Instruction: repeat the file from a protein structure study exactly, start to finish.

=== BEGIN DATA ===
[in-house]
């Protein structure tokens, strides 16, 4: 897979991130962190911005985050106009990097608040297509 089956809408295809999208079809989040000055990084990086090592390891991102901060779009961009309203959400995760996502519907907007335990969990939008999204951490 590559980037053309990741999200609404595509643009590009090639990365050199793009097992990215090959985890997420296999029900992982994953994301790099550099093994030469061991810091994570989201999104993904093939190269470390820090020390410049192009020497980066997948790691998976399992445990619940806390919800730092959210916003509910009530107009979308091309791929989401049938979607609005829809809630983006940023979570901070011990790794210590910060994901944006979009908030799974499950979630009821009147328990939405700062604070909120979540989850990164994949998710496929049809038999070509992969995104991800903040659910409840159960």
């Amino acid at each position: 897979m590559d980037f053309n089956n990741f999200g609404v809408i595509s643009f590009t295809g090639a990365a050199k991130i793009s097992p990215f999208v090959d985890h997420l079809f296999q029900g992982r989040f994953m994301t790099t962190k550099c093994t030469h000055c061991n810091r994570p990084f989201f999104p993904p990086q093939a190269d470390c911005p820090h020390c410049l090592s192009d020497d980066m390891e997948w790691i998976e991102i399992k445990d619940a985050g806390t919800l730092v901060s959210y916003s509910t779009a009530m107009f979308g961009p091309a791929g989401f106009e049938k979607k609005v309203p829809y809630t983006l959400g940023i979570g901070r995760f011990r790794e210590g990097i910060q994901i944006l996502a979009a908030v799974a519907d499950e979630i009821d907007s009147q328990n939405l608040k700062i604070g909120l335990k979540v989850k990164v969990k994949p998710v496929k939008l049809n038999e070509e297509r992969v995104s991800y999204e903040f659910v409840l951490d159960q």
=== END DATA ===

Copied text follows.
[in-house]
């Protein structure tokens, strides 16, 4: 897979991130962190911005985050106009990097608040297509 089956809408295809999208079809989040000055990084990086090592390891991102901060779009961009309203959400995760996502519907907007335990969990939008999204951490 590559980037053309990741999200609404595509643009590009090639990365050199793009097992990215090959985890997420296999029900992982994953994301790099550099093994030469061991810091994570989201999104993904093939190269470390820090020390410049192009020497980066997948790691998976399992445990619940806390919800730092959210916003509910009530107009979308091309791929989401049938979607609005829809809630983006940023979570901070011990790794210590910060994901944006979009908030799974499950979630009821009147328990939405700062604070909120979540989850990164994949998710496929049809038999070509992969995104991800903040659910409840159960």
């Amino acid at each position: 897979m590559d980037f053309n089956n990741f999200g609404v809408i595509s643009f590009t295809g090639a990365a050199k991130i793009s097992p990215f999208v090959d985890h997420l079809f296999q029900g992982r989040f994953m994301t790099t962190k550099c093994t030469h000055c061991n810091r994570p990084f989201f999104p993904p990086q093939a190269d470390c911005p820090h020390c410049l090592s192009d020497d980066m390891e997948w790691i998976e991102i399992k445990d619940a985050g806390t919800l730092v901060s959210y916003s509910t779009a009530m107009f979308g961009p091309a791929g989401f106009e049938k979607k609005v309203p829809y809630t983006l959400g940023i979570g901070r995760f011990r790794e210590g990097i910060q994901i944006l996502a979009a908030v799974a519907d499950e979630i009821d907007s009147q328990n939405l608040k700062i604070g909120l335990k979540v989850k990164v969990k994949p998710v496929k939008l049809n038999e070509e297509r992969v995104s991800y999204e903040f659910v409840l951490d159960q």